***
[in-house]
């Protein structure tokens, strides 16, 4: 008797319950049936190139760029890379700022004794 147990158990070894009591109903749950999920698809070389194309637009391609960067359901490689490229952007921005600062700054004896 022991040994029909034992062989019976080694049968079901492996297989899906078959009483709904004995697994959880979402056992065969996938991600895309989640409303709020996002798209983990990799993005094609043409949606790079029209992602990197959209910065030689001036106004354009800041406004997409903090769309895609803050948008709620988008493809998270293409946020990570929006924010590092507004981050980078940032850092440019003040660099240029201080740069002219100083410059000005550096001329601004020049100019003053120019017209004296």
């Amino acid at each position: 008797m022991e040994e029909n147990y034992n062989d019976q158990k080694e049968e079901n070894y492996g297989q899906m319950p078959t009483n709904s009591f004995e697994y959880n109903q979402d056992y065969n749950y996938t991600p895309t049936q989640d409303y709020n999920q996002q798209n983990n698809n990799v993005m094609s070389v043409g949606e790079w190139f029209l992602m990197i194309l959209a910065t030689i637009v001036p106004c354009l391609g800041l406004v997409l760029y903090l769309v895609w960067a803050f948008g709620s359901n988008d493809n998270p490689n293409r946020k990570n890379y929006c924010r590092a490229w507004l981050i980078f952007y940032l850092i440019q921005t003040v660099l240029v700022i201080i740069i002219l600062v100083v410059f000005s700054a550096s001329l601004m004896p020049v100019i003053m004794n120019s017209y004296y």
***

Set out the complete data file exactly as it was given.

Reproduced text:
[in-house]
């Protein structure tokens, strides 16, 4: 008797319950049936190139760029890379700022004794 147990158990070894009591109903749950999920698809070389194309637009391609960067359901490689490229952007921005600062700054004896 022991040994029909034992062989019976080694049968079901492996297989899906078959009483709904004995697994959880979402056992065969996938991600895309989640409303709020996002798209983990990799993005094609043409949606790079029209992602990197959209910065030689001036106004354009800041406004997409903090769309895609803050948008709620988008493809998270293409946020990570929006924010590092507004981050980078940032850092440019003040660099240029201080740069002219100083410059000005550096001329601004020049100019003053120019017209004296």
């Amino acid at each position: 008797m022991e040994e029909n147990y034992n062989d019976q158990k080694e049968e079901n070894y492996g297989q899906m319950p078959t009483n709904s009591f004995e697994y959880n109903q979402d056992y065969n749950y996938t991600p895309t049936q989640d409303y709020n999920q996002q798209n983990n698809n990799v993005m094609s070389v043409g949606e790079w190139f029209l992602m990197i194309l959209a910065t030689i637009v001036p106004c354009l391609g800041l406004v997409l760029y903090l769309v895609w960067a803050f948008g709620s359901n988008d493809n998270p490689n293409r946020k990570n890379y929006c924010r590092a490229w507004l981050i980078f952007y940032l850092i440019q921005t003040v660099l240029v700022i201080i740069i002219l600062v100083v410059f000005s700054a550096s001329l601004m004896p020049v100019i003053m004794n120019s017209y004296y």